Nicholas Kristof mused on Christmas Day in the New York Times on whether NGOs should pay high salaries. He seems to come down – though equivocally – on the side of saying that sometimes they should:
In the war on poverty, there is room for all kinds of organizations. Mr. Pallotta may be right that by frowning on aid groups that pay high salaries, advertise extensively and even turn a profit, we end up hurting the world’s neediest.
“People continue to die as a result,” he says bluntly. “This we call morality.”
I think there is a dilemma here only if you retain the mindset that aid agencies and NGOs are providing charity to the world’s neediest. If this is charity, then perhaps there is something incongruous about “profiting” from charity. (One of the commenters on the New York Times forum calls it “a moral repugnance”.) Today this is charity; and even so, the utilitarian in me thinks we should pay higher salaries whenever the return – in terms of higher output from securing better staff – exceed the costs.
But there is much less of a problem if we see development assistance as social justice. In the 20th Century, most of Europe turned its backs in the on Victorian concepts of charity and workhouses to deal with poverty in their midst in favour of building social institutions to protect all their citizens. In the 21st Century, our view of foreign assistance will, I believe, undergo a similar change: we will see foreign assistance as an act of solidarity and social justice, as part of what it means to live together as part of the same society. The world’s poor will have rights, not depend on charity, and there will be institutions whose job it is to protect those rights. When development assistance is not charity but justice, we will not think it strange to provide a decent income to those who deliver it, any more than we think it strange to pay our judges well.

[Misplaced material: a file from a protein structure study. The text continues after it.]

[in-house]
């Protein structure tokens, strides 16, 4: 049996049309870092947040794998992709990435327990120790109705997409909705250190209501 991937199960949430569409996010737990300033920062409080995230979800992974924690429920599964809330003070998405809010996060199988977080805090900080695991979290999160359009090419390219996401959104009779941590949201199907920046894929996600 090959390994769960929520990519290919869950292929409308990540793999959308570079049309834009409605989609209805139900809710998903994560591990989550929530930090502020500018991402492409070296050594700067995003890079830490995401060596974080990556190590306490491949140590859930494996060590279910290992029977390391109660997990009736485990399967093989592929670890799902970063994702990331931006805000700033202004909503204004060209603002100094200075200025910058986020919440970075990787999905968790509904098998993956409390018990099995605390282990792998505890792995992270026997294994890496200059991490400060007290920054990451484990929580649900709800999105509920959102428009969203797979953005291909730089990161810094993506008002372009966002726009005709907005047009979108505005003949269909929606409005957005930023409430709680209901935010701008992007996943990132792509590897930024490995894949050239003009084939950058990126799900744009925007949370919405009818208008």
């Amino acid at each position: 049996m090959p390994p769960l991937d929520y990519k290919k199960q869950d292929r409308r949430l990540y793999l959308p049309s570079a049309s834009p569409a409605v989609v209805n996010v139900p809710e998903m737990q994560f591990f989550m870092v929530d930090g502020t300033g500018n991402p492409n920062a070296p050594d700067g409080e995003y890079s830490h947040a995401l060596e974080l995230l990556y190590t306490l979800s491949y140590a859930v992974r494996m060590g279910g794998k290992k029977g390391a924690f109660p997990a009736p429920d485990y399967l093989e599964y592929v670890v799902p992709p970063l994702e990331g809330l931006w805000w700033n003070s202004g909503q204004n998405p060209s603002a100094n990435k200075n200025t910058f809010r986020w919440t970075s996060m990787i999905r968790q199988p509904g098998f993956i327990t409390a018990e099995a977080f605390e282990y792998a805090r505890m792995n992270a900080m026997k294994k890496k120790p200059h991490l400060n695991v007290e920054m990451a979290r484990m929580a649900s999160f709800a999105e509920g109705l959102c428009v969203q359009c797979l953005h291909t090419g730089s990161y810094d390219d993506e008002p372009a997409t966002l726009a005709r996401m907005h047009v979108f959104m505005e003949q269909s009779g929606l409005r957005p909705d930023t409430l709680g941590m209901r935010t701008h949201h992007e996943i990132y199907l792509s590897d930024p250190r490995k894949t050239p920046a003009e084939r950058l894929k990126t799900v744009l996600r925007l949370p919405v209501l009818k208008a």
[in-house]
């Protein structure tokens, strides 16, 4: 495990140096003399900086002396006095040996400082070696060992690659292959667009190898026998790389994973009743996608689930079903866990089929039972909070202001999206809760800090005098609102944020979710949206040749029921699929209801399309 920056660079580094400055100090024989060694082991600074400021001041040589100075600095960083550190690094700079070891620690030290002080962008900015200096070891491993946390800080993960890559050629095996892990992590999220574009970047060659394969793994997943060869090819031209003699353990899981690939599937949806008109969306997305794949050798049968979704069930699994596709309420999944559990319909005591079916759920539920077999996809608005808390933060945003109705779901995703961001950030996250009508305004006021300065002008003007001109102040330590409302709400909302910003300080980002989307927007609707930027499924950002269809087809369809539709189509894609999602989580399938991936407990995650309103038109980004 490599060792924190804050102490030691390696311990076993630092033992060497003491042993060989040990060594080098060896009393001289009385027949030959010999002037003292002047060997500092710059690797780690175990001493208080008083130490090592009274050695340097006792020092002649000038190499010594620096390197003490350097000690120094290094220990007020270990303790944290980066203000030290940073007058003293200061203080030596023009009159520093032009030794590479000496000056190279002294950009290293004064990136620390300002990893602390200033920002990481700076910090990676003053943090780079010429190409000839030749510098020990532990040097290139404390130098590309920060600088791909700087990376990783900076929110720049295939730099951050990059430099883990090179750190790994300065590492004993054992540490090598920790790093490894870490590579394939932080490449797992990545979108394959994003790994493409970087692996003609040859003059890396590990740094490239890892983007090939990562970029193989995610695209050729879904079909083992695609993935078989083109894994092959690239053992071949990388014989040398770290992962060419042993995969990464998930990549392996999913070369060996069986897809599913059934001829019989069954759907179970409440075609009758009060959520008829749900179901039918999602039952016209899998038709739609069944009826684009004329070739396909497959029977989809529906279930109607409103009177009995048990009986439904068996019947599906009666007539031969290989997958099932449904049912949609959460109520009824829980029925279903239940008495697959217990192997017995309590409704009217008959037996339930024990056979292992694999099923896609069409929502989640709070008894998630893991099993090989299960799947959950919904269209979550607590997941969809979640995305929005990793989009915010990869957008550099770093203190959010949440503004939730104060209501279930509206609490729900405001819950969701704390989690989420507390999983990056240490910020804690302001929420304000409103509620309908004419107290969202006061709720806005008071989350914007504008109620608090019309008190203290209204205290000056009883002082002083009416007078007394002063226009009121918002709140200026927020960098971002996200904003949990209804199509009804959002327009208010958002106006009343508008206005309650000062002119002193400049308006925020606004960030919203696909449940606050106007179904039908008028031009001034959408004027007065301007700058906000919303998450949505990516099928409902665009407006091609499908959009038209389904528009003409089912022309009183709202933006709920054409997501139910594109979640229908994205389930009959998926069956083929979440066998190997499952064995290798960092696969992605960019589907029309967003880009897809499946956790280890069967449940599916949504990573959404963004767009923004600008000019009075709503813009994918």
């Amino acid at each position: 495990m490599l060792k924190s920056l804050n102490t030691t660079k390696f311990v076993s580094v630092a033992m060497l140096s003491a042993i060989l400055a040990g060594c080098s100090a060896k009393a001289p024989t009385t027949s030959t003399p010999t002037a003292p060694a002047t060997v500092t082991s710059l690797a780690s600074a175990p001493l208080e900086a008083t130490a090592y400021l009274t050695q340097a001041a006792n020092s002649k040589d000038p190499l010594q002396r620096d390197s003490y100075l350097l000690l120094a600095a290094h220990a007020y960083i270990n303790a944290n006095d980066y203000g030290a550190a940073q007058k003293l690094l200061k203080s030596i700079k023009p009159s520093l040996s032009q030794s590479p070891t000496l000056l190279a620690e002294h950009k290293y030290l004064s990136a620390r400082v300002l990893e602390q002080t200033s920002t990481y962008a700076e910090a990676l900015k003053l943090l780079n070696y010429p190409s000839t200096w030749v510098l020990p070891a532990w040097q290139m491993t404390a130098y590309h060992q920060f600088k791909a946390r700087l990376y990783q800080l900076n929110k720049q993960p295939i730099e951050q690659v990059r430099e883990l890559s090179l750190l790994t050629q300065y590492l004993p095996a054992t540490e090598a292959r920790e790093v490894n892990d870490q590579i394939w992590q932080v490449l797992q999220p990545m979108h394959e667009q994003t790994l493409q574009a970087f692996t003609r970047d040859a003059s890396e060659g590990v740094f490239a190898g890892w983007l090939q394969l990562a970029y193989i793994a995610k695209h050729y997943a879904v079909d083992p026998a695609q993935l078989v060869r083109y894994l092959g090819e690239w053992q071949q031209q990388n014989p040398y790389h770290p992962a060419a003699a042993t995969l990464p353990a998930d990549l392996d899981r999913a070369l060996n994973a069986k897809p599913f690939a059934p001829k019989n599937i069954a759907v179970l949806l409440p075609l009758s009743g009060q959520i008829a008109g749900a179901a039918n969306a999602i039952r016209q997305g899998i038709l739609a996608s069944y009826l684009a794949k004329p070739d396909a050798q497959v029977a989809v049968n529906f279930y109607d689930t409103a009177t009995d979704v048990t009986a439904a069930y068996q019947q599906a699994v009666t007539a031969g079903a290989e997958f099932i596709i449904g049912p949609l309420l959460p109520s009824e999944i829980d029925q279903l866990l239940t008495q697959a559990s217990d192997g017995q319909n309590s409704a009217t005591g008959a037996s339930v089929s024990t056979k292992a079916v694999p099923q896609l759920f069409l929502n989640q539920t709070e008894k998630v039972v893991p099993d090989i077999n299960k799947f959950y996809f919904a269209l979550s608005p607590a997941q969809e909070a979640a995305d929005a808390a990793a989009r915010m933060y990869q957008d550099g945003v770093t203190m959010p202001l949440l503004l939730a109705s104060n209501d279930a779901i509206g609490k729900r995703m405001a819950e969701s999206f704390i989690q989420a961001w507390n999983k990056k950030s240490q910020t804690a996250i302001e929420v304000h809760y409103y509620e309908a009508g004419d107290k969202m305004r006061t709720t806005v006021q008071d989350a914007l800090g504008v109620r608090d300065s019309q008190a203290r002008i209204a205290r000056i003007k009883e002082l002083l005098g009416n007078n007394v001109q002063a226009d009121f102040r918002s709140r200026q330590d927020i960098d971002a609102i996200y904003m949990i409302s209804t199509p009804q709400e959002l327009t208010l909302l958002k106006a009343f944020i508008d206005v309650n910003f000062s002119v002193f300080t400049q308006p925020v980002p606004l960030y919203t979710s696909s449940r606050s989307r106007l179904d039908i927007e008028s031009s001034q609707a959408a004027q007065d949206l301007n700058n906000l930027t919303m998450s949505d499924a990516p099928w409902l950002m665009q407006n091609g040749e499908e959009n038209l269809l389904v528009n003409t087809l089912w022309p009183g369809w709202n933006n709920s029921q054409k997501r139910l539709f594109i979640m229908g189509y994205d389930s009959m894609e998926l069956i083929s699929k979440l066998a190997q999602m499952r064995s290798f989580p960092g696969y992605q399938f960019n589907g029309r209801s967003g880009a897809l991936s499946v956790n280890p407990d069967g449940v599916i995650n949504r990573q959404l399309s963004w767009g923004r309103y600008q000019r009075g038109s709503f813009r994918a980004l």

Update: Wronging Rights has a discussion of this too.